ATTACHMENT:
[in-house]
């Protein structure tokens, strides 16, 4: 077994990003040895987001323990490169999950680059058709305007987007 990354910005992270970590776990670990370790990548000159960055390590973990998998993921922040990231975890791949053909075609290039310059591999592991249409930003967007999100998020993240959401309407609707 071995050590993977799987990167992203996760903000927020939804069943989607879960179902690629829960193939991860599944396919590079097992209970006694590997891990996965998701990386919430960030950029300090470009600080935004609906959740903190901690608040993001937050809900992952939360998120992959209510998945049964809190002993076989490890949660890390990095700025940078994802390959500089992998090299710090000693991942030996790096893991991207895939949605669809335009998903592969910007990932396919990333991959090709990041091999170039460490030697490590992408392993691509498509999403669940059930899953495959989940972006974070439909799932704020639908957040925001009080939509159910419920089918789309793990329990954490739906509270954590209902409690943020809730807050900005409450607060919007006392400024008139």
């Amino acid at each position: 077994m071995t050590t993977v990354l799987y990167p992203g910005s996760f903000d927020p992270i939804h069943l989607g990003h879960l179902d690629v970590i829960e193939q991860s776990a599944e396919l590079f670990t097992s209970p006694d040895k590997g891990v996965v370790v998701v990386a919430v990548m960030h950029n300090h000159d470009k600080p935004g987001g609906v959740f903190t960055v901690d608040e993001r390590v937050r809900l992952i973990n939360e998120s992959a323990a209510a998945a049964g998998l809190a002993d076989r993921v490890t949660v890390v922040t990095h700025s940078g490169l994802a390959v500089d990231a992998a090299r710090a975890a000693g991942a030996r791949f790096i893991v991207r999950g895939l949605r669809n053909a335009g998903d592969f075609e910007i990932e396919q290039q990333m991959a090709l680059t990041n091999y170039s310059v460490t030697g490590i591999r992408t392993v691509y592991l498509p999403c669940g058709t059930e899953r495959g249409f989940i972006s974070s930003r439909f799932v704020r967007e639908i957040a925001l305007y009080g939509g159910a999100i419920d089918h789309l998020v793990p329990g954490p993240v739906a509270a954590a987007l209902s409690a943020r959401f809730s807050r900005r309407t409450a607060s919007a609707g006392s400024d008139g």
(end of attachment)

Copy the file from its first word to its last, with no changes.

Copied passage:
[in-house]
């Protein structure tokens, strides 16, 4: 077994990003040895987001323990490169999950680059058709305007987007 990354910005992270970590776990670990370790990548000159960055390590973990998998993921922040990231975890791949053909075609290039310059591999592991249409930003967007999100998020993240959401309407609707 071995050590993977799987990167992203996760903000927020939804069943989607879960179902690629829960193939991860599944396919590079097992209970006694590997891990996965998701990386919430960030950029300090470009600080935004609906959740903190901690608040993001937050809900992952939360998120992959209510998945049964809190002993076989490890949660890390990095700025940078994802390959500089992998090299710090000693991942030996790096893991991207895939949605669809335009998903592969910007990932396919990333991959090709990041091999170039460490030697490590992408392993691509498509999403669940059930899953495959989940972006974070439909799932704020639908957040925001009080939509159910419920089918789309793990329990954490739906509270954590209902409690943020809730807050900005409450607060919007006392400024008139």
């Amino acid at each position: 077994m071995t050590t993977v990354l799987y990167p992203g910005s996760f903000d927020p992270i939804h069943l989607g990003h879960l179902d690629v970590i829960e193939q991860s776990a599944e396919l590079f670990t097992s209970p006694d040895k590997g891990v996965v370790v998701v990386a919430v990548m960030h950029n300090h000159d470009k600080p935004g987001g609906v959740f903190t960055v901690d608040e993001r390590v937050r809900l992952i973990n939360e998120s992959a323990a209510a998945a049964g998998l809190a002993d076989r993921v490890t949660v890390v922040t990095h700025s940078g490169l994802a390959v500089d990231a992998a090299r710090a975890a000693g991942a030996r791949f790096i893991v991207r999950g895939l949605r669809n053909a335009g998903d592969f075609e910007i990932e396919q290039q990333m991959a090709l680059t990041n091999y170039s310059v460490t030697g490590i591999r992408t392993v691509y592991l498509p999403c669940g058709t059930e899953r495959g249409f989940i972006s974070s930003r439909f799932v704020r967007e639908i957040a925001l305007y009080g939509g159910a999100i419920d089918h789309l998020v793990p329990g954490p993240v739906a509270a954590a987007l209902s409690a943020r959401f809730s807050r900005r309407t409450a607060s919007a609707g006392s400024d008139g």